But here’s the catch, what if the email, login, or password are the same as what you use on your bank account? Well, then this becomes an issue because in case of a hacking attempt on the initial website, then your sensitive information is at risk.

A cybercriminal with this information will primarily target most of your sites and render havoc on your operations. The consequences of this are a loss of money, time, and peace of mind when reverting your accounts to normalcy.

Also, reusing passwords rains terror on companies and brands that haven’t been keen on password security. Unfortunately, some of the significant risks of reusing passwords also affect companies that are well aware of the dangers.

An example in this category is information security companies. Even with 45% of information security personnel admitting to knowing the risks of reusing passwords, it’s still a habit that’s yet to die completely.

  • More Possibilities Of Hacking Attacks Incidents 

We have already quoted above that password reuse is an open invitation to online thugs and cybercriminals. It makes their job easier than ever. If they manage to decode one password, they will be able to break into all of your accounts. They can steal money from a bank account, shop from your Amazon account, post offensive content from your Facebook account, and use your Netflix account while you pay for it.

It’s just the trailer. Based upon the dexterity of the hacker, you can end up facing hell on earth once your account is hacked.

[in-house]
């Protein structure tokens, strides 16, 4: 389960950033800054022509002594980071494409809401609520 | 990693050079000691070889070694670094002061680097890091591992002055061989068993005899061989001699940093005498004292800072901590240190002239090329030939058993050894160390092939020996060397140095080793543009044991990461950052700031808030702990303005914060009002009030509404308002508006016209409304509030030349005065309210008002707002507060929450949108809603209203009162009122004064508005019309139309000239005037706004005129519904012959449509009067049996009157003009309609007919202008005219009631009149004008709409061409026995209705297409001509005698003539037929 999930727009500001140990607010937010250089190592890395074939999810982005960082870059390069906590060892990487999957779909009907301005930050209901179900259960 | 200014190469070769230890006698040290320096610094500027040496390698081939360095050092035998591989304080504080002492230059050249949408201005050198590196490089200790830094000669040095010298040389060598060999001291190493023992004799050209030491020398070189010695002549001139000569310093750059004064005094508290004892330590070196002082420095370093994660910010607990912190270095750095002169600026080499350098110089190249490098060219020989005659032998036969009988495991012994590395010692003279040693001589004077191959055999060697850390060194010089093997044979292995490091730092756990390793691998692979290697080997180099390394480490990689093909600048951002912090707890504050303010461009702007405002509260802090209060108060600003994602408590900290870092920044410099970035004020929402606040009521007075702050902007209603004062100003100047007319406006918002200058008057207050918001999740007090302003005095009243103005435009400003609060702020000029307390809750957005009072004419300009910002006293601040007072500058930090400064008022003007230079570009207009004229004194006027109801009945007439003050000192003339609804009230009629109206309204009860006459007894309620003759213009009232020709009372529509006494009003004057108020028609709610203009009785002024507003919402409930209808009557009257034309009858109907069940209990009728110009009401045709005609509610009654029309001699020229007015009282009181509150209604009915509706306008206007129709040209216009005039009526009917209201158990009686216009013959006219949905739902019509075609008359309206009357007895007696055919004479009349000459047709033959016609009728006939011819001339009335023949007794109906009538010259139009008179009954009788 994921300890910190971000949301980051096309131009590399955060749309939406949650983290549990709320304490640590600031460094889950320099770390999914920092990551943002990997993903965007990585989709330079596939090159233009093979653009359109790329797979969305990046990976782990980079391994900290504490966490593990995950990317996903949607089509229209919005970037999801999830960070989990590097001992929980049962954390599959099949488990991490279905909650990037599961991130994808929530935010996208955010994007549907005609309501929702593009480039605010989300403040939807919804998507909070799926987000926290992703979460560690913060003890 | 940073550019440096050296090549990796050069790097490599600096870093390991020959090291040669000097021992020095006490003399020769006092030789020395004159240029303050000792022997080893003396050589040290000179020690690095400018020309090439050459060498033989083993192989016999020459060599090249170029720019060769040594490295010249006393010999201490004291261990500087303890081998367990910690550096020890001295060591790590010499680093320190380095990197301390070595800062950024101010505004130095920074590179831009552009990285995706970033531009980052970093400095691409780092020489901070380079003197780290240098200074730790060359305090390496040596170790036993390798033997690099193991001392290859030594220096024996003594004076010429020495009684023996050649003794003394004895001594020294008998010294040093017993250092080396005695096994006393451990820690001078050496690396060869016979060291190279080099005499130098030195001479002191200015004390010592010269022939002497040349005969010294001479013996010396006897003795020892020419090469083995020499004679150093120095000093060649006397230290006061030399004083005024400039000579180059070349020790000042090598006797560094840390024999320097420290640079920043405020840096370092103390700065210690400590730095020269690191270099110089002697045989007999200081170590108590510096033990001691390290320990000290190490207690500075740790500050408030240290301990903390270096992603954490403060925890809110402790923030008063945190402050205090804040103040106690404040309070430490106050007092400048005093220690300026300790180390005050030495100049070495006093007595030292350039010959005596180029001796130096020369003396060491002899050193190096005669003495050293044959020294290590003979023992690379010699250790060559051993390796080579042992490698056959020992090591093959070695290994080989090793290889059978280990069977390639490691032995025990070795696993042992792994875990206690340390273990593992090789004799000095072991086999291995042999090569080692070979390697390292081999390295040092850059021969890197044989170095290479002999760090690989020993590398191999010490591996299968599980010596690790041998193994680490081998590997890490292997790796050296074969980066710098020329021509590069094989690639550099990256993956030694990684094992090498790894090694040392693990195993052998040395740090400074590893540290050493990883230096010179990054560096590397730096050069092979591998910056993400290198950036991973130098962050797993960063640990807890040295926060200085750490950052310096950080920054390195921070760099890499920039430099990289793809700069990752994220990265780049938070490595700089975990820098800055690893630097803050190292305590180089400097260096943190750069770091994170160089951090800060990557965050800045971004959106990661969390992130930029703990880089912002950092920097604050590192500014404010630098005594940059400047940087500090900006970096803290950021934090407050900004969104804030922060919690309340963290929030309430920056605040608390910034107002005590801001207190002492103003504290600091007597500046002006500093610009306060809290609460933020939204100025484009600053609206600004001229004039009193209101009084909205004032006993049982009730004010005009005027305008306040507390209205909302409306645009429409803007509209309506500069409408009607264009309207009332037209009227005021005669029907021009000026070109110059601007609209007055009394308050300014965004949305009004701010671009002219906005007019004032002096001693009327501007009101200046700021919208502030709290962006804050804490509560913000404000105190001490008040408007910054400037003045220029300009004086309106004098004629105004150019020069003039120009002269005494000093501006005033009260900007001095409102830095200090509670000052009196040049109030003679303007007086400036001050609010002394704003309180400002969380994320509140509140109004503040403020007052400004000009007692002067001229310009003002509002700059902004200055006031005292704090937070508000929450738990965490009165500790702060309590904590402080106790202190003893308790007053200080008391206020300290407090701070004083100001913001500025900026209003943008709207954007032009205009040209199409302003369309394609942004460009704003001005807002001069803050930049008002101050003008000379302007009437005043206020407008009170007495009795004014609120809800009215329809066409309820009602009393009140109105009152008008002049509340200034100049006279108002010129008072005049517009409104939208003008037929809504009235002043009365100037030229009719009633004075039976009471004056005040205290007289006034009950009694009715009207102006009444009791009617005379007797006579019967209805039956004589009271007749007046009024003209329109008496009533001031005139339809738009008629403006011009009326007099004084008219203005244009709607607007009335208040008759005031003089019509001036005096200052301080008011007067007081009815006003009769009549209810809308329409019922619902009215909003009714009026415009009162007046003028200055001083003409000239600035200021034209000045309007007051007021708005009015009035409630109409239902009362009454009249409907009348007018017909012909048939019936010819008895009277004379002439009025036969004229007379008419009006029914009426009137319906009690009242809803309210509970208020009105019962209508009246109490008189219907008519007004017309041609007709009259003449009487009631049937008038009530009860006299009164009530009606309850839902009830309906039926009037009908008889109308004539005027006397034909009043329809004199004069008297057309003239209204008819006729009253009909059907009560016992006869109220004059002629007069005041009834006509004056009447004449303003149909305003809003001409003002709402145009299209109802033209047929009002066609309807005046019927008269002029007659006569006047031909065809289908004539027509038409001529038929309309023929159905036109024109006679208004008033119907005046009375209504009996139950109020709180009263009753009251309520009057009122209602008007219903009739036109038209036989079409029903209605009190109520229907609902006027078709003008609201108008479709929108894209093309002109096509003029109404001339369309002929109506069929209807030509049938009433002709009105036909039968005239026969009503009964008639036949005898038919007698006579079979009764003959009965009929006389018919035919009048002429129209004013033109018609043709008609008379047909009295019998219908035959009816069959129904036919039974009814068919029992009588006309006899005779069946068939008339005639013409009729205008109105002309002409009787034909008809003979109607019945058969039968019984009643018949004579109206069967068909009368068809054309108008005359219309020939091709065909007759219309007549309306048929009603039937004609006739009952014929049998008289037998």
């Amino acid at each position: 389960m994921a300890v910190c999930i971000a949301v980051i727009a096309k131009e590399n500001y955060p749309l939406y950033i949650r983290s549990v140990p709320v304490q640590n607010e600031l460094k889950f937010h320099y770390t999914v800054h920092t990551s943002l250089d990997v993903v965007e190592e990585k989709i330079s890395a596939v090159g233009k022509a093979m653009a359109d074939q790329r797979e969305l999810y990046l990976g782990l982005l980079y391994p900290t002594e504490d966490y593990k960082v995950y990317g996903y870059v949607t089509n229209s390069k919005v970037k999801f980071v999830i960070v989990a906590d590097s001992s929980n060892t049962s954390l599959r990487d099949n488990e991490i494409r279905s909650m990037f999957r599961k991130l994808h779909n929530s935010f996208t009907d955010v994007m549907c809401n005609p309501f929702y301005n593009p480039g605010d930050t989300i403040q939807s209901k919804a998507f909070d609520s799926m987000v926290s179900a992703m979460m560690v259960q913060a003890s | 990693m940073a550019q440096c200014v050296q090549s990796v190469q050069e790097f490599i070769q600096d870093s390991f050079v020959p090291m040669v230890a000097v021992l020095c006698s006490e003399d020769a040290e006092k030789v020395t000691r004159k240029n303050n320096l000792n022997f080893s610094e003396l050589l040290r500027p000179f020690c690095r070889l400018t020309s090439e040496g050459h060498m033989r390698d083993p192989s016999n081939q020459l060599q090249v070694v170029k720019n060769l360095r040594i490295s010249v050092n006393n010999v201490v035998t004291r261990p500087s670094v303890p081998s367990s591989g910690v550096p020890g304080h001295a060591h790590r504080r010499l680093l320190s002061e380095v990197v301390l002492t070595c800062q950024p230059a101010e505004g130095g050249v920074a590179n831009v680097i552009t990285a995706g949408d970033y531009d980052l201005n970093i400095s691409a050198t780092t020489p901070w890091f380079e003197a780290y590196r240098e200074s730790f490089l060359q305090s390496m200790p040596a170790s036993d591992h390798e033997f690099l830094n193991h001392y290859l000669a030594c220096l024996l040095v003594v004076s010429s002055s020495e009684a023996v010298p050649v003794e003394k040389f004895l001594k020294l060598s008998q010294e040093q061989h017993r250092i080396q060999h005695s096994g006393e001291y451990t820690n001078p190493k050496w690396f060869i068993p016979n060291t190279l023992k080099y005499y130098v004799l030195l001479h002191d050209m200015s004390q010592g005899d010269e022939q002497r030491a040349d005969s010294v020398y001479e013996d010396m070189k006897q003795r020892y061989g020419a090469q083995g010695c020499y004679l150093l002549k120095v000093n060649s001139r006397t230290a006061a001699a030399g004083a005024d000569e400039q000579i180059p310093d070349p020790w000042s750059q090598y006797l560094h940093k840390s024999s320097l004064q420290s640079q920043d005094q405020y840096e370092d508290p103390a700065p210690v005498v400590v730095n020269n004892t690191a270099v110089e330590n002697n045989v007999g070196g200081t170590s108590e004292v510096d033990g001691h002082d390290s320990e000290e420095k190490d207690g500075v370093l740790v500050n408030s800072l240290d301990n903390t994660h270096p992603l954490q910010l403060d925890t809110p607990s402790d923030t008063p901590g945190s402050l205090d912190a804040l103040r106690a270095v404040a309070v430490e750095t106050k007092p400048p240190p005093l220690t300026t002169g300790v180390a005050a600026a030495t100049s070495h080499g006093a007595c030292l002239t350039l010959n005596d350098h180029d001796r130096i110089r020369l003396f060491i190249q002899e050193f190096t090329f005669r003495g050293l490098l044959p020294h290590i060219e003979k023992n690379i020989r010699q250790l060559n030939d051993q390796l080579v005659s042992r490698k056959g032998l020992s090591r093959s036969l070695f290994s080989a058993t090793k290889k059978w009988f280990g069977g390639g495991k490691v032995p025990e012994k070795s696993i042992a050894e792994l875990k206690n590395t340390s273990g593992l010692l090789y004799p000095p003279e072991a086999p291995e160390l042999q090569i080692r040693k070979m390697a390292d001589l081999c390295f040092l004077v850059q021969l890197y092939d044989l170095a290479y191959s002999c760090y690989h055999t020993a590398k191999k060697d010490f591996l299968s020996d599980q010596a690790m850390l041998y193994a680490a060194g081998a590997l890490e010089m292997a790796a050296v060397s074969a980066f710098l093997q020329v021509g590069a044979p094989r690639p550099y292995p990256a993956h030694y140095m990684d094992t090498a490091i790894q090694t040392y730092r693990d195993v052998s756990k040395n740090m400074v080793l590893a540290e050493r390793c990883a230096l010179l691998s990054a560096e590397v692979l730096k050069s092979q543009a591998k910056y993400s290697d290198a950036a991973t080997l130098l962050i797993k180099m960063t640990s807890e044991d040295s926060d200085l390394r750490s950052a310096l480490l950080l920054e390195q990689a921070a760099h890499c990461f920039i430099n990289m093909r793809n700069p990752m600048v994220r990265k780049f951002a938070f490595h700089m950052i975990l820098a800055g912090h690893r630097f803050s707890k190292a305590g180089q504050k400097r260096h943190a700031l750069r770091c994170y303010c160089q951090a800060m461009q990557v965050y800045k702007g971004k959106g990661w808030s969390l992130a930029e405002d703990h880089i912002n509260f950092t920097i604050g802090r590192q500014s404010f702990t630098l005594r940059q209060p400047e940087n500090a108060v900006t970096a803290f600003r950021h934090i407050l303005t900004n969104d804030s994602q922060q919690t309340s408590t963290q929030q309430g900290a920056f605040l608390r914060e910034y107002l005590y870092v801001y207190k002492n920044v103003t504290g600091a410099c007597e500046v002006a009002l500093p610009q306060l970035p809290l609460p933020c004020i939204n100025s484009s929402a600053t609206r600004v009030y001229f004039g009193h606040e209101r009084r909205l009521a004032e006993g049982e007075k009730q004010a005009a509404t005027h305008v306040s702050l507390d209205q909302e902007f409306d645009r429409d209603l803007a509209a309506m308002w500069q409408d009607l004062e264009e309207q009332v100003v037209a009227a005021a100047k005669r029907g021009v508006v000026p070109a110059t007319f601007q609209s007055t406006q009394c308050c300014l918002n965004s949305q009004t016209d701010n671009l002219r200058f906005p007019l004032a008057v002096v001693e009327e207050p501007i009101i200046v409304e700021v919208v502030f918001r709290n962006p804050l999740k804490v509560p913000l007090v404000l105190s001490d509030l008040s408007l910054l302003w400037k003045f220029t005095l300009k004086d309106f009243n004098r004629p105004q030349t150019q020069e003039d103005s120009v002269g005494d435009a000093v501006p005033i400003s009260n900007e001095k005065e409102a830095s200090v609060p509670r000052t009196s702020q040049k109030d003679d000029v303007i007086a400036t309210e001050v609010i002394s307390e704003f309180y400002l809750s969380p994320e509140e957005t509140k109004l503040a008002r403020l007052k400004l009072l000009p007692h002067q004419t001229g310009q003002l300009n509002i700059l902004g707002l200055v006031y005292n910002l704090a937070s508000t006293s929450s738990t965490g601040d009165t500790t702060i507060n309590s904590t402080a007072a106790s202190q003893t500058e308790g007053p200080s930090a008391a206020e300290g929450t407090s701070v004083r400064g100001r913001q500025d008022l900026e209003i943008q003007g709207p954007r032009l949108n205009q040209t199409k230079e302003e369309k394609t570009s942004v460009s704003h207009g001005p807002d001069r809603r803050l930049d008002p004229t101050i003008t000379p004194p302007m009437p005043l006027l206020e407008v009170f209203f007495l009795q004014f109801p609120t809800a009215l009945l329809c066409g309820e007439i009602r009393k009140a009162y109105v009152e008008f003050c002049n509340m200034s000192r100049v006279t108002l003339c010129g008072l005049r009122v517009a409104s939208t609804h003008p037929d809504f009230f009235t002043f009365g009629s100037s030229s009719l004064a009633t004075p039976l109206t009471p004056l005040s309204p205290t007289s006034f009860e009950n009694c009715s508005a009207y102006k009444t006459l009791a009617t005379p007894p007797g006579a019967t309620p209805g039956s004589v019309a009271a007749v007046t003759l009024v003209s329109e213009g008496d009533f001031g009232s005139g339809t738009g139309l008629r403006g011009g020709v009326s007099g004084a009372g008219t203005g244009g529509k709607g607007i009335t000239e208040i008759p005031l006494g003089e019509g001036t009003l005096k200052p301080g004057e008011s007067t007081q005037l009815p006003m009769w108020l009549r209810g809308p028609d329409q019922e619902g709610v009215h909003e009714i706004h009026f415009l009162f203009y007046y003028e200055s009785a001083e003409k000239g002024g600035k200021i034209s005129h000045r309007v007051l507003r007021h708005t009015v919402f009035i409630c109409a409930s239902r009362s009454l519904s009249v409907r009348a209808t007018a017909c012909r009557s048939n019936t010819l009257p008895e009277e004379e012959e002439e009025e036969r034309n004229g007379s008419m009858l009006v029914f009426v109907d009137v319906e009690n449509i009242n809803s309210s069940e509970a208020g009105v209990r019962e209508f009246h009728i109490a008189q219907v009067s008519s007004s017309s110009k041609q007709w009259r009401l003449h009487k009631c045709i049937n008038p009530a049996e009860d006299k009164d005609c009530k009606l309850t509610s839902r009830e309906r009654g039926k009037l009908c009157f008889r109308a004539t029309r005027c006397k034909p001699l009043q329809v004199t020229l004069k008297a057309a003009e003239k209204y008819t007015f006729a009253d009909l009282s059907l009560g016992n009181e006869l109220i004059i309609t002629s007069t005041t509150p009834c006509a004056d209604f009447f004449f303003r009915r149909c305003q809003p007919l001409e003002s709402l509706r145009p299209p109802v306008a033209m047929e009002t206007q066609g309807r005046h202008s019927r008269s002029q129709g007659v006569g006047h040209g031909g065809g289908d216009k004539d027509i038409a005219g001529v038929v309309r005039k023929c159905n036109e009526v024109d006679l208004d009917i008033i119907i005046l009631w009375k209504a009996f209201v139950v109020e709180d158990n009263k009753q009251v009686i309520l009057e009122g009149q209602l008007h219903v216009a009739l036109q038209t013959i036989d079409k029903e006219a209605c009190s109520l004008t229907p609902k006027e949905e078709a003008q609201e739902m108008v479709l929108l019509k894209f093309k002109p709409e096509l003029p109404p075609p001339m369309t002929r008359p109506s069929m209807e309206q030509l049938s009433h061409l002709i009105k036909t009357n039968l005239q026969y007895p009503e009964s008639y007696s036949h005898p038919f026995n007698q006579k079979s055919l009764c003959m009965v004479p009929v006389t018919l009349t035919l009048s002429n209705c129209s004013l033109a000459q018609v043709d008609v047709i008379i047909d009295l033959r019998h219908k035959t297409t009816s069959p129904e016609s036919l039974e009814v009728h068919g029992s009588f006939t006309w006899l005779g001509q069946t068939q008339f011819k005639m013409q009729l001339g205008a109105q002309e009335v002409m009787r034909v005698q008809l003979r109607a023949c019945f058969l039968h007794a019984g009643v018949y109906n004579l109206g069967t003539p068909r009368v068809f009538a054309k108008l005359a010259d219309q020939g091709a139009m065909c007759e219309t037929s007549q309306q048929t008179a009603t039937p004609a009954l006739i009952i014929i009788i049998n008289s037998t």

For enterprises, hacking off a reused password will put the entire database and the organization’s integrity at stake. Employee and partner details will be compromised as well. There is no looking back from there.

  • Increased vulnerability towards password-guessing and brute force attack 

With password reuse, hackers will have a strong database, and they have a chance to make their brute force technique stronger than ever. For instance, it was a common belief that using an alphanumeric password is hard to guess and will prevent hacking attacks. But, with time, the practice became saturated, and people started using easy combinations like admin123 or john12. Such easy passwords were not at all difficult to handle. They manage to make a brute-force attack on the alphanumeric passwords too.

The more incidents of brute force, password stuffing, and password guessing occur, hackers’ databases are increasing. With each breach, they get to learn a new password and have an opportunity to understand the user mentality. It makes them more confident and more notorious.

  • Loss of Crucial Data 

In a data-driven world, no business can afford to lose business-critical data. But, when you reuse a password, you pave the path for this. When a hacker decodes your reused password, s/he will not put all the effort into anything. S/he will surely steal data or financial credentials.

Stolen customer or employee data is used in multiple ways. For instance, they sell that data to their competitors for huge compensation. Some even post the data on the dark web for free to prove their expertise and fetch big projects. In 2021, a hacker posted details of 500 million LinkedIn profiles on the Dark Web. The hacker sold such huge data at $2 to prove the inherited excellence and data authenticity.

Similarly, 1.3 million scrapped data of Club House was leaked for free on a popular hacking platform.

How to Manage Your Accounts Safely

The safety of your accounts depends on the applications you use for your passwords. Here are three applications that can limit access to your accounts.

  • Use the Two-Factor Authentication